About a decade ago, Matthew Dupont had an almost religious conversion to coffee. While sitting down with a roaster from Jerome who served him one of his first pour overs of organic Ethiopian coffee, he tasted notes of strawberry and chocolate and decided this would be the cup of coffee he would spend his life chasing.
“I want people to experience what I experienced when I had that really great first cup of coffee over 10 years ago after having worked in a coffee shop that didn’t appreciate the nuances that coffee could have,” Dupont says.
There’s a ton of science behind the cup of coffee sitting between your hands—the little beans you love so much have been through long processes to get it where it needs to be, and Dupont is one of those people who brings it to you. Dupont has been roasting coffee for nearly 10 years with Firecreek Coffee Company and designs trading programs for coffee professionals.
It starts with a coffee bush, usually 19 to 20 degrees north or south of the equator. Once picked, the raw, green coffee beans then go on a journey to a shipping port, generally in California where coffee roasteries make plans to transport those beans to their own roastery. At 111 Roasting Works, you can often see deliveries of these beans being made or see them through the large glass windows stacked near the roasting machine, the San Franciscan. Dupont can also be found here, as head roaster, turning these green beans into the Firecreek coffee you might find in your hands.
“[Roasting Works] acts as both a roastery and a kind of playground for coffee experiments and training to get the best coffee possible,” Dupont says.
Dupont holds coffee cuppings at the roastery for both fanatics and the uninitiated, explaining that the process the beans go through here, their origins and the methods in which they preserve is an art. It’s a chance for people to see the measurements and tests that coffee goes through to become an enjoyable product.
“It’s a combination of art and science. When you look at music, poetry, art and other arts, it’s the same. You need to learn the rules before you can break them, then you can get artistic with what you’re doing,” he says. “We start with the lexicon and the industry standards. From there you can branch out and begin to experiment. That’s the only way the industry grows. It's venturing out, it’s the journey that is the art.
“All coffee has its own magic point,” Dupont continues. “We develop coffee profiles for every one [batch of roasted beans]. We map it on a graph and each one has to look specific. You have to understand your machine really well to get that graph to do what you want it to do. Coffee all reacts very differently, so you really need to be careful with how you play with your atmosphere.”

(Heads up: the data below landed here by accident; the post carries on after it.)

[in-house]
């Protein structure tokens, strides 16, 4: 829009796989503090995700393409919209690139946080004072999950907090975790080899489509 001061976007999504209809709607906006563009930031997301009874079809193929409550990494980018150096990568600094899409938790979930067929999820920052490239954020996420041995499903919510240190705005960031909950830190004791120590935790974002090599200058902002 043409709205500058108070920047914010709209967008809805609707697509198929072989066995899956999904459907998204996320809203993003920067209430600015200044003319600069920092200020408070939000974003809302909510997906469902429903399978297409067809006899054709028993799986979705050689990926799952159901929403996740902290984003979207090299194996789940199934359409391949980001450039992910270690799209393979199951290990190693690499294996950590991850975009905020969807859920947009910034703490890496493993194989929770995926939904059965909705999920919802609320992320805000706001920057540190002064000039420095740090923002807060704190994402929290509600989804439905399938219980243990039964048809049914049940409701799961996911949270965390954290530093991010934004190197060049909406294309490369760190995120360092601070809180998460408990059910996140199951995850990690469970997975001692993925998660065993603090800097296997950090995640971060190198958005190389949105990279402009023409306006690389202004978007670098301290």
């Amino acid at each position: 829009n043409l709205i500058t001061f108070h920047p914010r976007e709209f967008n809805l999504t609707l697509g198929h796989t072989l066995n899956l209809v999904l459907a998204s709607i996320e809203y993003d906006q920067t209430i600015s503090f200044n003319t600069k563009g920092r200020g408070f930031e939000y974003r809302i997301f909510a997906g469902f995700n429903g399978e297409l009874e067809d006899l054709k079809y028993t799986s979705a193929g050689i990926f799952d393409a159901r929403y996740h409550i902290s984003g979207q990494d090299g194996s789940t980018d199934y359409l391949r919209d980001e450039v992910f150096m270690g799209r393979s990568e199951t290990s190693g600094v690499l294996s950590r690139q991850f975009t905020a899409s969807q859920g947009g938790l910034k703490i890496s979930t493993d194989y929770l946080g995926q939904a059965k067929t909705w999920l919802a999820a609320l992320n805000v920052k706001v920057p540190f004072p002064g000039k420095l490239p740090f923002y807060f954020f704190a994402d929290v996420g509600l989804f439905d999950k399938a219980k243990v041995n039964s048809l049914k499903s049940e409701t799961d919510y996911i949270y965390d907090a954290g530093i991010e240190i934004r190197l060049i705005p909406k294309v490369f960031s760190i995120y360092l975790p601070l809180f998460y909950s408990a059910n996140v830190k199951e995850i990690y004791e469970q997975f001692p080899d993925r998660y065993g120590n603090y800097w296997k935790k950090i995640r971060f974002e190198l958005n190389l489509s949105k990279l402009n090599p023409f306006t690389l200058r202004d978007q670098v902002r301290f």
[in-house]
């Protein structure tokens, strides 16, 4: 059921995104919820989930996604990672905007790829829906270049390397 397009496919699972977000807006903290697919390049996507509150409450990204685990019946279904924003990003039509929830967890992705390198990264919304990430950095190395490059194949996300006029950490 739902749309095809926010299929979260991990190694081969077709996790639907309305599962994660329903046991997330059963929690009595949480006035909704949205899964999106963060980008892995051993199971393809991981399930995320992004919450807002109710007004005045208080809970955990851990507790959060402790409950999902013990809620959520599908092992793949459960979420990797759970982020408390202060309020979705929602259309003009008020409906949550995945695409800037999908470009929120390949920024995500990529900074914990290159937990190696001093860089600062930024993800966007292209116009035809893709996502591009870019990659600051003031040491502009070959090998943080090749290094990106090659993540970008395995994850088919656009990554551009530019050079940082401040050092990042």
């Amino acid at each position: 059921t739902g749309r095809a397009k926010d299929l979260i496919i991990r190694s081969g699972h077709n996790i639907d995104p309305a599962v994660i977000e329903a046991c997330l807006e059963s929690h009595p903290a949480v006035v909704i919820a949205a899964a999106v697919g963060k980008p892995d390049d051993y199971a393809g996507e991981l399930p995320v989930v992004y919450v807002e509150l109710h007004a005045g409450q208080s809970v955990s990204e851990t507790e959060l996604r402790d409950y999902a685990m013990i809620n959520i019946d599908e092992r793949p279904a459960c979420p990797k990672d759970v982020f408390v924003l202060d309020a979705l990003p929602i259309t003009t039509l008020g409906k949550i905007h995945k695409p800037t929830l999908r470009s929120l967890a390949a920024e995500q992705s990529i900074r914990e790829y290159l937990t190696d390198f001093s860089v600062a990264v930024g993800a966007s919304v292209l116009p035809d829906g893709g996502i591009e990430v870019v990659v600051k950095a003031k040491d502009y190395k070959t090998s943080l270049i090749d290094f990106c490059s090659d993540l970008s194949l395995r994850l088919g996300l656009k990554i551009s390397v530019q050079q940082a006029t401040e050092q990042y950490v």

The coffee lexicon is developed by roasters around the world and available through World Coffee Research, an online source that helps create higher quality coffee and works to create sustainable and dignified livelihoods for coffee farmers. Here, the lexicon works to achieve a collaborative tool box that roasters and sellers can reference when purchasing and cupping coffee. Think of a color wheel and the ways in which you can create different colors from matching them with different bases. It’s like that but with origins and flavors.
“I like to preach respect for the process, which is a lot of what third wave [the third generation of craft coffee roasters], is all about. It’s this idea that coffee comes from some place, it has a long journey.”
To take away the experience of being able to taste the nuances and the hidden flavors found inside of coffee feels almost sacrilege to those who have found themselves, like Dupont, in the “religion of coffee.” He says those “snobby barista” stereotypes simply want to share with you the magic they feel before all of the sugar and milk are added.
“What I’m always striving for is that connection between where this [coffee] comes from and how beautiful it is, and I’m just hoping you will try this [coffee] before you cover it up.”
Roasting coffee is an art that involves believing. It’s looking at a small bean, a real kernel of possibility, and finding the potential it has through learning the processes in which to bring out its beauty.
Margarita Cruz is a MFA candidate for Creative Writing at Northern Arizona University. She serves on the Northern Arizona Book Festival board and as editor-in-chief for Thin Air Magazine. Her work has been featured in The Tunnels and Susquehanna Review.
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